In Faversham v. Faversham the court said that the alimony in arrears does not survive to the representatives of the wife, because it is a personal obligation in her favor. That decision rests to a large extent on the case of Romaine v. Chauncey ( 129 N.Y. 566, 575) which held that a wife's alimony cannot be taken by a creditor in discharge of a debt incurred by her prior to the date of the decree, because the alimony is a special fund provided for a specific purpose. It is "a species of property of a peculiar and specific character; created and existing for one purpose only, and whose express limitations take it out of the general rule." For a like reason, it has been held that a judgment for alimony is not affected by a discharge of the husband in bankruptcy. ( Wetmore v. Markoe, 196 U.S. 68.) These and similar decisions have all been rendered in an effort of the courts to protect alimony and prevent it from being perverted even by the wife from the purposes for which it was intended.

But alimony is not a personal claim in the same sense that a cause of action for slander or assault is personal. It is personal in a sense that it is a provision made by the court in favor of the wife for her maintenance and support, and cannot be diverted from that purpose. It takes the place of the husband's liability which ended with the divorce. If there had been no divorce the husband's liability would have continued while the marital relation existed, and liability on the judgment should continue to the same extent. Therefore, the alimony sued for in this action, which accrued prior to the death of the wife, was not a personal claim that died with her, but a right which survived in favor of her personal representatives. To hold otherwise would be to defeat the object of the law and seriously impair the value of the decree in the wife's favor by depriving her of the credit which she would have to obtain means of support.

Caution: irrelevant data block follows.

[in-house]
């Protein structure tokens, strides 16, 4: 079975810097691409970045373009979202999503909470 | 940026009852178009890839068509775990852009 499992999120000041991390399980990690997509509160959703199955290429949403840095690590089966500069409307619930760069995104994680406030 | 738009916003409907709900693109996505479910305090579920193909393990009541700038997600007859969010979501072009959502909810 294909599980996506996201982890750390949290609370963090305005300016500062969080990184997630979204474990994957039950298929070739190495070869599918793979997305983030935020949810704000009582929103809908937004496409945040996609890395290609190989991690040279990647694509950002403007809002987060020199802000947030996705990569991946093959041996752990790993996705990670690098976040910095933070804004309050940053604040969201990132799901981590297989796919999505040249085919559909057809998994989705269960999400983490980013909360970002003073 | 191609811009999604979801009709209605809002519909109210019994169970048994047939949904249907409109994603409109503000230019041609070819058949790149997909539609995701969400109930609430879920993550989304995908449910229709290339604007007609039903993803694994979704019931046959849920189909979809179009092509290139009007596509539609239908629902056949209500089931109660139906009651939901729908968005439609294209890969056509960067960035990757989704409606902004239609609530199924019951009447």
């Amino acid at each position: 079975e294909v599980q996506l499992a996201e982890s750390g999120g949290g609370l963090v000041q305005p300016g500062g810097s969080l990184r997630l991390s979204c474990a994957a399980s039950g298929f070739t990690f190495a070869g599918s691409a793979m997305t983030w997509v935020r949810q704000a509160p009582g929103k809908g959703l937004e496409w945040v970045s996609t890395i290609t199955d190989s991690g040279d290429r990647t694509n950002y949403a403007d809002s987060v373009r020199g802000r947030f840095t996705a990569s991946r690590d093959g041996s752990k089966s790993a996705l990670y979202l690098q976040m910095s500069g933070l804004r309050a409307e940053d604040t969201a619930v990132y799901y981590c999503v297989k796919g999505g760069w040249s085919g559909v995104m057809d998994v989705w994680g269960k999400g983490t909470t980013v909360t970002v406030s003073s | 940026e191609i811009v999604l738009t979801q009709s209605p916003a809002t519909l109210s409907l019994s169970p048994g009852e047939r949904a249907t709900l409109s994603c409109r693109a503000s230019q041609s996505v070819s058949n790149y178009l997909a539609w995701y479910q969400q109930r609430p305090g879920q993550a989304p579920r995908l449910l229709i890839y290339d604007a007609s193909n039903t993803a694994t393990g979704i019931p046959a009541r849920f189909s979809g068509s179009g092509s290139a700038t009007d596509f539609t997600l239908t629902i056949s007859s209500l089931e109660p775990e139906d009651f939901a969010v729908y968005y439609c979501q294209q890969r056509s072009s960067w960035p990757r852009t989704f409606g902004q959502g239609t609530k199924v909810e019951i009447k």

Though the court regards a judgment for alimony as property of a peculiar species, which needs the protection of the court, still it is a judgment rendered after a verdict or decision imposing a liability on the husband to pay a particular amount of money, and it does not abate until its purpose is accomplished, any more than any other judgment for money. ( Carr v. Rischer, 119 N.Y. 117.)

We are not concerned on this motion with any defense which the defendants may have to the judgment of 1867, other than the one that the liability thereby created for alimony in arrears does not survive the wife's death. The notice of motion includes a motion to strike out the name of the defendant Rastus S. Ransom because he is dead.

I recommend that the plaintiff's motion be granted, both as to substituting the executor as plaintiff and striking out the name of Ransom as a defendant, without costs.

WILLARD BARTLETT, Ch. J., HISCOCK, COLLIN, HOGAN, CARDOZO and SEABURY, JJ., concur.

Motion granted.